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10 Copywriting Tips I Learned From My Cats

Mar 12, 2008
Copy refers to the words on a sales page or advertisement. Copywriting refers to creating the message and writing up the actual words.

Disclaimer: This article is based on my own cats. Yours may be different.

1. Walk on the edge and take some risks.

My cats balance precariously on narrow ledges. They leap to the top of the refrigerator or the cabinet. Often I never know how they got up and how they get down. They just appear.

Good copy calls for walking on the edge. The best copywriters say, "Take risks! Dare to offend!"

But, like cats, the best copywriters know how far they can go. They rarely get stuck out on a limb with no way to get down.

Some top copywriters go over the edge on their own websites, using colorful language (think Tony Soprano) and graphic images. They're expert climbers who learned all the tricks before most of us opened our first web site. And they know their audiences very, very well.

2. Look like you're having fun.

It's no accident that we say a happy person looks like a cat who swallowed the canary. Ever meet a cat who needs a Life Coach to find the purr-fect life? Cats look very pleased with themselves, whether snoozing, staring out the window, or looking smug after polishing off the last piece of roast beef you saved for your lunch.

Great copy sounds happy too. Enthusiasm crackles through the words, sending a message: "This is so terrific! I just can't wait to share!"

3. Expect to be appreciated.

Dogs beg for attention. Cats take it for granted. "We deserve everything we get, and more," they say -- whether they're pure-bred Siamese or funny-looking calicos.

Good copy comes across as confident. "Of course you'll like our service. Why wouldn't you? We deliver great value and we know it."

Cats know: When you expect a reward, you're more likely to get it.

4. Aim directly for your target audience.

Cats walk into a room and jump directly into a very specific lap. Some cynics claim cats move right to the person who's allergic or anti-cat.

You're probably anticipating this analogy: Write copy with a specific person in mind -- someone who represents your target market. That's the first lesson we learned in Copy School.

Don't try to please everyone. If your target turns out to be allergic to your service (or at least to paying for your service), find another. Just don't give up and try to please everyone.

5. Engage your audience.

Forget the myth of aloof cats. Mine jump into laps of total strangers and try to rub noses. When guests look puzzled, I have to explain, "She wants you to rub her ears." (If you're not a cat person, you may be feeling somewhat ill right about now. But keep reading: there's good info here.)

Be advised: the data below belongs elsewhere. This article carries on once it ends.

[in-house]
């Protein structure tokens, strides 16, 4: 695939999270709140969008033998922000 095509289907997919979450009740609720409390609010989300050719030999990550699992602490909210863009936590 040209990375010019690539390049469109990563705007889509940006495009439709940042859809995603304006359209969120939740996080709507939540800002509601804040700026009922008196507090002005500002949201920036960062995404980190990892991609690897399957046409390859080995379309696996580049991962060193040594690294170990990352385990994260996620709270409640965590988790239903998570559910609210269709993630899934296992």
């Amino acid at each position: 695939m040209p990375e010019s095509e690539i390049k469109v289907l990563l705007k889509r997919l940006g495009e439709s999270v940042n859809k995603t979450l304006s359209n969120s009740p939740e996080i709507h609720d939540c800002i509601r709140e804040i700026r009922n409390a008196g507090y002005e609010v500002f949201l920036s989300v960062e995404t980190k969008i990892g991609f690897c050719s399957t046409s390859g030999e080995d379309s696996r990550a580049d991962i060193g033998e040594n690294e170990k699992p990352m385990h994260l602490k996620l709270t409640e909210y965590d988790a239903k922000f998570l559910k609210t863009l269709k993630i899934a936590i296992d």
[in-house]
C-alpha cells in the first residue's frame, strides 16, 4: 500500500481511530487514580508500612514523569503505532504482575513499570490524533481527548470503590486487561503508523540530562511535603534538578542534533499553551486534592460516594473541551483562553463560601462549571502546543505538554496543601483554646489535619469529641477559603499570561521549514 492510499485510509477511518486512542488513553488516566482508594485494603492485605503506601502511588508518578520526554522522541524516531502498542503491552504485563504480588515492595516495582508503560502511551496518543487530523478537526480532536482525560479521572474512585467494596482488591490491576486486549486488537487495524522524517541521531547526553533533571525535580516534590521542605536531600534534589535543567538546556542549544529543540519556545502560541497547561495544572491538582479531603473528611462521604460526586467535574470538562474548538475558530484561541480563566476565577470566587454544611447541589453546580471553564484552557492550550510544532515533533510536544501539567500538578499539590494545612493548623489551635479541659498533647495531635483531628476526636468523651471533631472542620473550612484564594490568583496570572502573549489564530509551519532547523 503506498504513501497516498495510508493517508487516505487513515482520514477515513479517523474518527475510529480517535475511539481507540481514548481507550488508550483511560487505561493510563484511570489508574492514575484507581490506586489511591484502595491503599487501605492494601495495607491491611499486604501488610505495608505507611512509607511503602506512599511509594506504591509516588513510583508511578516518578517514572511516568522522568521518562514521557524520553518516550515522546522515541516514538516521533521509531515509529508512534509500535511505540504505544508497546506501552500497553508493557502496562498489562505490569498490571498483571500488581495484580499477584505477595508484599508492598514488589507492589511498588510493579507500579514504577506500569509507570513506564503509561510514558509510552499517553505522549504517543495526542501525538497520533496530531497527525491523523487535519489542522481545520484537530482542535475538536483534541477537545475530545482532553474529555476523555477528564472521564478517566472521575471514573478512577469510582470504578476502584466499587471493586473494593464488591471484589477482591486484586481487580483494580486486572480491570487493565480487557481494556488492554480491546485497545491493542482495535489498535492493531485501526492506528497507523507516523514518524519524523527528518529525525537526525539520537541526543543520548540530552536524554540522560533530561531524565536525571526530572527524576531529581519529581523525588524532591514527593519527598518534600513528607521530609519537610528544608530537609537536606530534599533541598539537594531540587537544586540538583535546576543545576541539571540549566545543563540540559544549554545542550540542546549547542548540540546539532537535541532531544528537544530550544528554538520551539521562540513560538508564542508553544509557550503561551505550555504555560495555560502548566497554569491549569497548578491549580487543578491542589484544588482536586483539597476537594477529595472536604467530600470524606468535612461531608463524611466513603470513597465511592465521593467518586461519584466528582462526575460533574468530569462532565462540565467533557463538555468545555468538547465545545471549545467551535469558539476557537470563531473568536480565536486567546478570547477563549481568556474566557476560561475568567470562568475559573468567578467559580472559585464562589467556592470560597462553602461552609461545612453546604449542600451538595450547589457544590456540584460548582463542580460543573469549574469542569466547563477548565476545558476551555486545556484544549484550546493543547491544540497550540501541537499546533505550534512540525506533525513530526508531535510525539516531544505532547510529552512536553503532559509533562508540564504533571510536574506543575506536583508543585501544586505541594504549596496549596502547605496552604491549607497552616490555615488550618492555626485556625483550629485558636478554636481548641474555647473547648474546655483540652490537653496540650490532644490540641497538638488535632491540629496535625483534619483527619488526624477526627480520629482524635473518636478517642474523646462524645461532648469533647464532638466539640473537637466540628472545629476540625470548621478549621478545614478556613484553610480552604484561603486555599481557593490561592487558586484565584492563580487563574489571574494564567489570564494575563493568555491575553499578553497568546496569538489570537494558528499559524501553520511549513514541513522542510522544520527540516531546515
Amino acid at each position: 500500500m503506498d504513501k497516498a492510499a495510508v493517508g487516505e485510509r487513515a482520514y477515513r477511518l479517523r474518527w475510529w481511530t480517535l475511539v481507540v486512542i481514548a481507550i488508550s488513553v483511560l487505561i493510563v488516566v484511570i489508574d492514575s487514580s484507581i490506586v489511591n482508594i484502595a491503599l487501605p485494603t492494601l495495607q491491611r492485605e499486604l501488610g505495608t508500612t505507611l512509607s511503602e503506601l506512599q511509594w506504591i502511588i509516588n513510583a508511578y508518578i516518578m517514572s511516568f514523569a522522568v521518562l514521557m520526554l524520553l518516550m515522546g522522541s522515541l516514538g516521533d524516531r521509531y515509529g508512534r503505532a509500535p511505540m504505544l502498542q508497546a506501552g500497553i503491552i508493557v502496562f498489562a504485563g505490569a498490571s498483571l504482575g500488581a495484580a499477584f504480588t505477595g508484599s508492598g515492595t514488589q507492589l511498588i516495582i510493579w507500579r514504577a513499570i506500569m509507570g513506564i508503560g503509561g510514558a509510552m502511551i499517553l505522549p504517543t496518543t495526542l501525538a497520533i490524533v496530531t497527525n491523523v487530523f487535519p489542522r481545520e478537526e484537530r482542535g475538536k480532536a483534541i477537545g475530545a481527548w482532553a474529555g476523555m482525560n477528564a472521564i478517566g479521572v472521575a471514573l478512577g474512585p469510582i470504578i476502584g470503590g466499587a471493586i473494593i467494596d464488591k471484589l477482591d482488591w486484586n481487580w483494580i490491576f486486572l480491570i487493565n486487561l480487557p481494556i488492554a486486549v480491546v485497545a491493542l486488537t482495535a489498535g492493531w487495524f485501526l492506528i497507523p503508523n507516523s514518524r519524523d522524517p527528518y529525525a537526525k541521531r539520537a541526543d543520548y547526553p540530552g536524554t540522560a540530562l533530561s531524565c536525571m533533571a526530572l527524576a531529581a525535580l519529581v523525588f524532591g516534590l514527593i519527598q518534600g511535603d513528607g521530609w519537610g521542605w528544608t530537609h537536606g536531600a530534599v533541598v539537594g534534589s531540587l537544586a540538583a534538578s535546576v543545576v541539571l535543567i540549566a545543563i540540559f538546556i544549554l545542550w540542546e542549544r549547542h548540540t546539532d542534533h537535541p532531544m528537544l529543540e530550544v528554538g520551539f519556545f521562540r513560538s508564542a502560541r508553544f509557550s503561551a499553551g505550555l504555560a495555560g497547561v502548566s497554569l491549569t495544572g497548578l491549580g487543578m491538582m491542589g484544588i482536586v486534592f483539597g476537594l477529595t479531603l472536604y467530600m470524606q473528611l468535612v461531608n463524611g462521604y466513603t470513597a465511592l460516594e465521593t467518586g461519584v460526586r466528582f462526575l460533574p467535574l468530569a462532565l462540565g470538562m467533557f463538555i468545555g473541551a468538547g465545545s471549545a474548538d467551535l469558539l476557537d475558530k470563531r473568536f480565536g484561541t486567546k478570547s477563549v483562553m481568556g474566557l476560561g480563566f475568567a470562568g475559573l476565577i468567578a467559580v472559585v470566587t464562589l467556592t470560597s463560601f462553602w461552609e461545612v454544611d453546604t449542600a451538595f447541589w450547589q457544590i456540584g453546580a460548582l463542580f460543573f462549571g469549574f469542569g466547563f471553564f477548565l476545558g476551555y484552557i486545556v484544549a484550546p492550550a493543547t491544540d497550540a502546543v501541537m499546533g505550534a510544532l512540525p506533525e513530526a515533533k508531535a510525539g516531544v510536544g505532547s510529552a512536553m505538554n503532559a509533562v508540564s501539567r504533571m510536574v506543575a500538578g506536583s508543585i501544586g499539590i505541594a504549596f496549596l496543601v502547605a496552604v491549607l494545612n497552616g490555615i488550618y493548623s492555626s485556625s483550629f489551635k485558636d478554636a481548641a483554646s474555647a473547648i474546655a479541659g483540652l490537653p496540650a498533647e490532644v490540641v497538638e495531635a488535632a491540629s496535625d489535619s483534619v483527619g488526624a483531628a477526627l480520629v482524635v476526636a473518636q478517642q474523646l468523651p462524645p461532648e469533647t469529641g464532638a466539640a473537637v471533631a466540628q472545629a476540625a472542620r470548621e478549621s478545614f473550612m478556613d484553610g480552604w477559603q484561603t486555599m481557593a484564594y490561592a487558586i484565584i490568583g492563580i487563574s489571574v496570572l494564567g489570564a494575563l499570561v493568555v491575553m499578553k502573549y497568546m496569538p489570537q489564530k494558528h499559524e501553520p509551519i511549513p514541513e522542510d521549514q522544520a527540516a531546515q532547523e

Copy also gets your readers involved. Good copy gets them reading one sentence after another, perhaps jumping to colored text boxes and bold type. Keep them reading: the way my cats motivate visitors to keep their attention focused long after you planned to get up and leave.

6. Command attention.

Have you ever attended a social gathering where everyone talks politely -- until a cat enters the room? Suddenly conversation comes to a halt. The guest of honor wants to pick up the cat, who may or may not agree with the idea.

Needless to say, great headlines stop readers cold. Surfers want to stop chasing the waves and spend more time on your site. Maybe they'll even browse a few pages...and then a few more.

7. Keep clean and beautiful no matter what.

This one's a no-brainer. I may be a fair-to-middling housekeeper, but my calico cat keeps her white fur free of smudges. Hair stays in place (except when it's standing on end or dropping onto the sofa).

Great copy looks fresh and appealing. Headlines line up and you rarely find grammar or spelling mistakes. You'll want to dig in, read and stay awhile.

8. Choose a background that shows off your looks.

Ever notice that cats seem to choose a background that makes them stand out? White cats choose dark cushions. My tabby avoids prints; my calico favors small places where she can curl up and demonstrate "cute."

Copywriters encourage simple backgrounds that make the text stand out. Black type on dark green? No way! Distracting graphics? Wild colors? Your message disappears like a black cat on a cold winter night.

9. Add a human touch.

Ever notice how many advertisements include a cat? It's not because cats make easy props. As models, they're temperamental and amoody. They resist being shoved into poses. When freaked out, they've been known to scratch their highly-paid human colleagues.

But cats make a cold scene seem warm. They make Beautiful People seem human -- well, almost.

Great copy sounds like a real person. You feel like you're having a conversation with the writer. On your website, copy makes visitors feel like they're old friends.

10. Who cares if someone hates you? There's always another food dish around the corner.

Cats know: somewhere, love is waiting. So they won't stoop to eat bad food or tolerate an indifferent owner.

Great copy never sounds hungry. Great copy recognizes that not everyone will become a client -- and that's a relief. Because with a value-driven product and a viable market, great copy attracts more than enough buyers -- and makes it look easy.
About the Author
FREE 7 Best-Kept Secrets of Websites That Really Attract Clients: My Special Report gives you insider tips to attract more clients and sell more info products with less effort. From Cathy Goodwin, Ph.D., at Copywriting to Pounce on Your Profits.
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